Property value ramping up is always both exciting and somewhat worrying. Nobody wants to buy at the peak! It's easy to think that anything that goes up has to go down one day, but it doesn't really apply to Real estate. Cycles exist and you don't want to get caught in it with the short end of the stick. Though the strategy of "just wait for it to crash" has mostly been proven to get people to never jump in, and miss out on appreciation. Colorado Hard Money Lender gave us their perspective on what's going on today in Aspen, with all the implication it has for our entire valley.
The data is staggering in three months from June through August, the median home price in Aspen for a single family home doubled, with the average sales price north of 7 million. Has Aspen hit a peak? How do the other Colorado ski towns compare? Are we at risk of a bubble? What resort town is most at risk of a fall?
What was in the Colorado ski town sales data?
First, I looked at median sales price in four major Colorado Resort Towns (Aspen/Snowmass, Vail/Beavercreek, Breckenridge/Frisco/Keystone/Copper Mountain, and Steamboat. The reason I am focusing on the median is because the average can be greatly skewed in the mountains by large sales prices. For example, a 40 million dollar sale in Aspen greatly increases the average. All of the mountain communities have shown substantial increases in median home prices with Aspen doubling and Vail/Beavercreek up almost 53% during the three months.
Note: (the data comes from the Colorado Association of Realtors) When you look at Routt county the data might seem off… you are correct, the median home price in Steamboat is now around 1.1m as there are lower sales in more rural parts of the county. I broke out the sales by county where each resort is located to keep everything consistent so I didn’t have to compare mountain sales versus town sales, versus etc…
When I annualize the sales over the year, the increases are not as crazy as the three-month summer season.
Days on the market plummets
In all of the ski resort markets throughout Colorado, inventory has plummeted. This is not surprising as there is little available land and build costs are extremely high. Low inventories will continue to propel prices higher throughout the resort communities.
Has Aspen peaked?
Based on the huge run up in prices over the last three months where the median sales price has doubled, I think Aspen is about at a peak. With an average sales price over $7 million the available pool of buyers is dwindling which will dampen demand. There still might be a little bit of gas left in the tank but Aspen is somewhere near a peak.
Where do we go from here in the Colorado ski towns?
Vail, Breckenridge and Steamboat could have a bit more upside left in this cycle, with days of inventory precipitously low, prices are bound to continue to increase. There is nothing in the pipeline that will substantially alter the inventory situation. Furthermore, as Aspen has gotten so expensive with the average sales price around 7m, Vail, Breckenridge, and Steamboat look like relative bargains which will continue to attract buyers that are priced out of Aspen but still want the Colorado resort lifestyle
Will there be a bubble in the Colorado ski resort real estate?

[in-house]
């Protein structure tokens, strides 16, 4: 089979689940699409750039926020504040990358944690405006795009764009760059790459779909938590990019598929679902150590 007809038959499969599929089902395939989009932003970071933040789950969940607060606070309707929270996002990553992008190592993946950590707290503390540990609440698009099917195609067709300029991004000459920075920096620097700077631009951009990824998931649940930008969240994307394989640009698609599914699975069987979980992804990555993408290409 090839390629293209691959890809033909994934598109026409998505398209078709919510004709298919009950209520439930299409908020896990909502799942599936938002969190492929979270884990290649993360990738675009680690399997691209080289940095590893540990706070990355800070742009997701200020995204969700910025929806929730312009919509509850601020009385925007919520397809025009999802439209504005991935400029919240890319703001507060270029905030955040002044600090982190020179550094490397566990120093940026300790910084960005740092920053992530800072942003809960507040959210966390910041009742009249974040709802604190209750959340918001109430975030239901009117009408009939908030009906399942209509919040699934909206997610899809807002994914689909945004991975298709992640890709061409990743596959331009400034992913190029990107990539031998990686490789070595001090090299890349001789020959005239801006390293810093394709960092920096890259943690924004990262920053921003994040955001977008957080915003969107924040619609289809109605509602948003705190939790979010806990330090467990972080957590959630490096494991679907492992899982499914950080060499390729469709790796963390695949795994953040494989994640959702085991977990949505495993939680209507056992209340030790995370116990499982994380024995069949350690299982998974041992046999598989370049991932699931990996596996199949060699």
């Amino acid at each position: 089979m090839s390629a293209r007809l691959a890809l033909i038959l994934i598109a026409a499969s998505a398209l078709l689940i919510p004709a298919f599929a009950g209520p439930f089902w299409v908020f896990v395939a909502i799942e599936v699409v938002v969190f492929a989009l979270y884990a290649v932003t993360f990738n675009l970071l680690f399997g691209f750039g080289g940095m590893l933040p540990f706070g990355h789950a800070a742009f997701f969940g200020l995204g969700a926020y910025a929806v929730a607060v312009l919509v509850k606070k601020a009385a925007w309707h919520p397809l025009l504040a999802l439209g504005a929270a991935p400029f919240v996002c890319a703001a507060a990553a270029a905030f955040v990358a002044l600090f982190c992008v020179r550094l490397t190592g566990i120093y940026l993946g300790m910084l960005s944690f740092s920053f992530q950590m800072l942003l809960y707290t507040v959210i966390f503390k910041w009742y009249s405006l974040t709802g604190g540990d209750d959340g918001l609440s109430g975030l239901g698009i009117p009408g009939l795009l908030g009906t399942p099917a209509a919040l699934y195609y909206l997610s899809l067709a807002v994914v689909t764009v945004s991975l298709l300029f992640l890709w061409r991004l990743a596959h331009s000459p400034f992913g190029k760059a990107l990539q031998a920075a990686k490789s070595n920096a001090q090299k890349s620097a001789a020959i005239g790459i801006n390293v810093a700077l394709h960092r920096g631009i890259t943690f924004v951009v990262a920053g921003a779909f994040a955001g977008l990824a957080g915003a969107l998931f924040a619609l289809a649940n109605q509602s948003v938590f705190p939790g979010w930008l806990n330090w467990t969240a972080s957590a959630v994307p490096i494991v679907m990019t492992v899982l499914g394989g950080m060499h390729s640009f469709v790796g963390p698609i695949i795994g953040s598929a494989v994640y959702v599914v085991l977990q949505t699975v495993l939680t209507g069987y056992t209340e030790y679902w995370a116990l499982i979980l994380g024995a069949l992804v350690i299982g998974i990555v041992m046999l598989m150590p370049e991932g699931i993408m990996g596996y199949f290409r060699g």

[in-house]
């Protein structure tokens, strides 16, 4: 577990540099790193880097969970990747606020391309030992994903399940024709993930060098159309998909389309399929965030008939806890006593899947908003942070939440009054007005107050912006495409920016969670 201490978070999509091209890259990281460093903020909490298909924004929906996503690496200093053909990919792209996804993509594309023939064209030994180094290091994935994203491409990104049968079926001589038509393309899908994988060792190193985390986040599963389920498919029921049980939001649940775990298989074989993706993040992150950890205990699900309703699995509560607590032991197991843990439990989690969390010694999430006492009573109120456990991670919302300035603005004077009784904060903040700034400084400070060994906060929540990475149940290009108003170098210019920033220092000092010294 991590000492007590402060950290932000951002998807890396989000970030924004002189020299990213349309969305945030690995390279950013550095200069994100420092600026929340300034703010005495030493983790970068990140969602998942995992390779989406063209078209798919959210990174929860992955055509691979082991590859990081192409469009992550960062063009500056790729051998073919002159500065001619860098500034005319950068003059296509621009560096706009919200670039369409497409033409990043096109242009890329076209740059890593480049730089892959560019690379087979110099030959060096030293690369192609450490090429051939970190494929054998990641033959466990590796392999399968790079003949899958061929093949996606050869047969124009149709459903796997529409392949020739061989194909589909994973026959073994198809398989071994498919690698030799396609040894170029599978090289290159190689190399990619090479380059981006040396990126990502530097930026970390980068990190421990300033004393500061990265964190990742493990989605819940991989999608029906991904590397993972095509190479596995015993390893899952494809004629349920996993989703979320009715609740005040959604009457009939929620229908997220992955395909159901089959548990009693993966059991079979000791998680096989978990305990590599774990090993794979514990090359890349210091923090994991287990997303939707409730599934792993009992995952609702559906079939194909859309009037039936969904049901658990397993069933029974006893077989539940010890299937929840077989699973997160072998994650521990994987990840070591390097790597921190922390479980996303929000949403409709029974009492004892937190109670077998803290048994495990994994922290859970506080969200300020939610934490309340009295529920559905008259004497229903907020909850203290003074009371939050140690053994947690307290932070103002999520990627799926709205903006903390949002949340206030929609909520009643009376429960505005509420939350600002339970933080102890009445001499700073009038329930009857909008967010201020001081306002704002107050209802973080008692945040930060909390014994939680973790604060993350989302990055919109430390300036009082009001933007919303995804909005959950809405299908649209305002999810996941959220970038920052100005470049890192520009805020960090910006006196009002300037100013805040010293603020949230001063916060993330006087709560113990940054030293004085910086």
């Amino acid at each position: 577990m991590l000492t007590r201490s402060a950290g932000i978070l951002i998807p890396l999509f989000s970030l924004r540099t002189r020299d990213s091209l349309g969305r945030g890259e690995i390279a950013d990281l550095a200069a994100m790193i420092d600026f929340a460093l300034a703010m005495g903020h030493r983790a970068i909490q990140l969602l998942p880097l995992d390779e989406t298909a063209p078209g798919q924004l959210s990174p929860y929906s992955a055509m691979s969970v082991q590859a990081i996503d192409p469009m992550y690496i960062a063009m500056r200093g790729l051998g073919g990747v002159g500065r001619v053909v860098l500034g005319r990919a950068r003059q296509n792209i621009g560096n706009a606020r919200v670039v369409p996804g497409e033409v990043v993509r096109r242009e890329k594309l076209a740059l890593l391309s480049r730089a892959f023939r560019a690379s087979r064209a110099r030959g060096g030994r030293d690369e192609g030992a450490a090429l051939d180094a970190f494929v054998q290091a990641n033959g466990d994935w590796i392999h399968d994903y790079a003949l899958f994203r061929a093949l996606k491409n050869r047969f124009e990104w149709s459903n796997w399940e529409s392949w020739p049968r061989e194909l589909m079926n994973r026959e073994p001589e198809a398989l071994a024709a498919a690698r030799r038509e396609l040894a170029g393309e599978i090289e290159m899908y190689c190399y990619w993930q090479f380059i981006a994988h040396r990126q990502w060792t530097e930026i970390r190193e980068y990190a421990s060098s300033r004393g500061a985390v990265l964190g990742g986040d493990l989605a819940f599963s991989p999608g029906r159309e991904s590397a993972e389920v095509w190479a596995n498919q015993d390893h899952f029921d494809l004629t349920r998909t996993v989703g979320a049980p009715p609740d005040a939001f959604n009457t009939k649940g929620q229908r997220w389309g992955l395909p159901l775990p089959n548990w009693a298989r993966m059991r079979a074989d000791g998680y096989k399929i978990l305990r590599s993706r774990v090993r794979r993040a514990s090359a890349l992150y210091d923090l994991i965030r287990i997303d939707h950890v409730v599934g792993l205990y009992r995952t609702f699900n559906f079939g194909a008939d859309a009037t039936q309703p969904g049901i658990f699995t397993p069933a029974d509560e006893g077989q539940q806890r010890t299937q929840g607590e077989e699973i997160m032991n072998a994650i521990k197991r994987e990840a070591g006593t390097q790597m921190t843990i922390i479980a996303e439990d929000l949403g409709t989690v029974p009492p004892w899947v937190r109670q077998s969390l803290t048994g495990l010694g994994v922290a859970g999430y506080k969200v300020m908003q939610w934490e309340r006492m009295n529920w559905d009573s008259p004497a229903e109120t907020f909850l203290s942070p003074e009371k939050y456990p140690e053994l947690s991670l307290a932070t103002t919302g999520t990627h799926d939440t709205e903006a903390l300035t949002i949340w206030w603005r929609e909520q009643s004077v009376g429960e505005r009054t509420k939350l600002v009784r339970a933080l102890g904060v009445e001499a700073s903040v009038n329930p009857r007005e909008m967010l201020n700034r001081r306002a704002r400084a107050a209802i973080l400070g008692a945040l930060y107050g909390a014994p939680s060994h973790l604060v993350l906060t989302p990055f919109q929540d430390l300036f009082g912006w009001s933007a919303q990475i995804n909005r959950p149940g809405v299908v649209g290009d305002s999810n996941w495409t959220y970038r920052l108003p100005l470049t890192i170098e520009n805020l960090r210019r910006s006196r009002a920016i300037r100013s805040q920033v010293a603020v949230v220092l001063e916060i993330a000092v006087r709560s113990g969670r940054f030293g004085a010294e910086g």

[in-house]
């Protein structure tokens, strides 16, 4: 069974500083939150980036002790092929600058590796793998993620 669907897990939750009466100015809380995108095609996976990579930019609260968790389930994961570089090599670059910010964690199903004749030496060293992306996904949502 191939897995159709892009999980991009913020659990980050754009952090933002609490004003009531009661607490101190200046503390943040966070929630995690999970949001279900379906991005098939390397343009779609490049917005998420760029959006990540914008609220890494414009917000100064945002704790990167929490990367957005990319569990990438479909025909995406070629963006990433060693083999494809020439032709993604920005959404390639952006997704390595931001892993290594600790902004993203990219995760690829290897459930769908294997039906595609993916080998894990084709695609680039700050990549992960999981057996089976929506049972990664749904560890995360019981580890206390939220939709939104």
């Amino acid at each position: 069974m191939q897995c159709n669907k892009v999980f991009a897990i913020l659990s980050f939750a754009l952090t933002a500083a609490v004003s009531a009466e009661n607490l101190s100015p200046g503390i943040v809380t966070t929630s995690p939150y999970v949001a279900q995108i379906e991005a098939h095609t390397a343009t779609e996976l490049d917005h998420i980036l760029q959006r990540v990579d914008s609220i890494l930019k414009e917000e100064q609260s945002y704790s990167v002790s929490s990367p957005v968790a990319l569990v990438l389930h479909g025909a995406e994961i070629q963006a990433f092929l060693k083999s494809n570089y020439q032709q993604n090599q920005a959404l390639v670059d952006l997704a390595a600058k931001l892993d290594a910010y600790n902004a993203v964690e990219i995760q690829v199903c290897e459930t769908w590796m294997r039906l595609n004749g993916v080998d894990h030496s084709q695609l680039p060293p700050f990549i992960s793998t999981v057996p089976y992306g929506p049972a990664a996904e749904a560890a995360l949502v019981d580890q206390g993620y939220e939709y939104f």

This is the most common question and many are convinced that the mountain towns will endure a precipitous fall. Unfortunately, this couldn’t be farther from the truth. There is no bubble in the various resort communities in Colorado for three reasons.
There is little if any excess inventory for the market to absorb, furthermore there will not be large defaults due to the equity in properties and jumbo requirements with substantial down payments.
Demand will stay constant or increase. It is not like all of the sudden Aspen is not going to be a desirable place to live or visit.
The most important variable is the amount of cash transactions. Look at the percentage of properties bought with cash in each of the resort communities (source land title). For example in Steamboat almost half of all transactions have no financing and in Aspen this number is 62%. The amount of cash transactions greatly mitigate the downside risks as there is unlikely to be a distress situation that forces a fire sale of a property like a foreclosure would.
What town is more at risk for a correction?
I use the term “more at risk” in a relative sense as I am very doubtful there will be a large correction. Summit county has the smallest percentage of cash transactions which makes it more susceptible to a correction. Since the pandemic struck Summit county has become a hotbed for remote workers and many workers from the Denver front range that only need to access Denver a few days a week. Breckenridge has become an “ex-urb” of the Denver metro area which is why a higher percentage of transactions involve financing as opposed to destinations like Steamboat or Aspen.
Although Summit county is “more at risk” than Steamboat or Aspen, the risk if very minimal as Summit county has one of the lowest inventories of all the mountain towns.
When the pandemic struck, I was concerned about real estate values. My prediction was that they would hold steady. I would have never predicted that Aspen would double in a 3 month period, but looking back onto what has transpired since March it is not surprising.
Buyers want to be in safe places and high net worth executives have realized they can work most of the time or even all the time in a great location with many of the same amenities they had in their respective cities without much if any negatives that city life brings. This trend will obviously slow as vaccines are approved, but I don’t think that we will see a bursting of the bubble due to the large amount of cash transactions, low inventory, and desirability to live and play in the various resort towns.